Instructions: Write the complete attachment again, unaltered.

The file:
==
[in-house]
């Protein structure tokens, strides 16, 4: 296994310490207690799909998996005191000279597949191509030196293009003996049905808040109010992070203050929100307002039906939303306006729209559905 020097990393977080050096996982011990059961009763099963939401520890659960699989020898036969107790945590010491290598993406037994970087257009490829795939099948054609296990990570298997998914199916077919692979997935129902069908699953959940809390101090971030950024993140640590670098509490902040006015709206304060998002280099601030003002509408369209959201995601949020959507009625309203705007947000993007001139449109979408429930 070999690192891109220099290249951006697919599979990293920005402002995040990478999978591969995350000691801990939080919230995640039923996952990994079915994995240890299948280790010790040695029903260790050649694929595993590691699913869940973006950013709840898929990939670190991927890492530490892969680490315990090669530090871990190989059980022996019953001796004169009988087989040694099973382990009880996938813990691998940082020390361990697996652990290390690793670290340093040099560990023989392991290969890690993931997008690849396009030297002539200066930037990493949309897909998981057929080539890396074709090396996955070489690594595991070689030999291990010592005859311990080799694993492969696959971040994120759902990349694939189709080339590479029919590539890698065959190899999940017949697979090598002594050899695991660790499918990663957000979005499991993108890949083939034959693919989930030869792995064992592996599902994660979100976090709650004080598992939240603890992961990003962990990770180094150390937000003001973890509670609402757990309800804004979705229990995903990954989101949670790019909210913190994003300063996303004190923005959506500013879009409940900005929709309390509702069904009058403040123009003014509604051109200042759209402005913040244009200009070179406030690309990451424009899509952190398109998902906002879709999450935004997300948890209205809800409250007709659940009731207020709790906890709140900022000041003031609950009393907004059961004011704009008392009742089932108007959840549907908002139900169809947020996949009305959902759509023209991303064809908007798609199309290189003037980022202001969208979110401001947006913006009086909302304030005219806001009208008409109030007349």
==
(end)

[in-house]
């Protein structure tokens, strides 16, 4: 296994310490207690799909998996005191000279597949191509030196293009003996049905808040109010992070203050929100307002039906939303306006729209559905 020097990393977080050096996982011990059961009763099963939401520890659960699989020898036969107790945590010491290598993406037994970087257009490829795939099948054609296990990570298997998914199916077919692979997935129902069908699953959940809390101090971030950024993140640590670098509490902040006015709206304060998002280099601030003002509408369209959201995601949020959507009625309203705007947000993007001139449109979408429930 070999690192891109220099290249951006697919599979990293920005402002995040990478999978591969995350000691801990939080919230995640039923996952990994079915994995240890299948280790010790040695029903260790050649694929595993590691699913869940973006950013709840898929990939670190991927890492530490892969680490315990090669530090871990190989059980022996019953001796004169009988087989040694099973382990009880996938813990691998940082020390361990697996652990290390690793670290340093040099560990023989392991290969890690993931997008690849396009030297002539200066930037990493949309897909998981057929080539890396074709090396996955070489690594595991070689030999291990010592005859311990080799694993492969696959971040994120759902990349694939189709080339590479029919590539890698065959190899999940017949697979090598002594050899695991660790499918990663957000979005499991993108890949083939034959693919989930030869792995064992592996599902994660979100976090709650004080598992939240603890992961990003962990990770180094150390937000003001973890509670609402757990309800804004979705229990995903990954989101949670790019909210913190994003300063996303004190923005959506500013879009409940900005929709309390509702069904009058403040123009003014509604051109200042759209402005913040244009200009070179406030690309990451424009899509952190398109998902906002879709999450935004997300948890209205809800409250007709659940009731207020709790906890709140900022000041003031609950009393907004059961004011704009008392009742089932108007959840549907908002139900169809947020996949009305959902759509023209991303064809908007798609199309290189003037980022202001969208979110401001947006913006009086909302304030005219806001009208008409109030007349």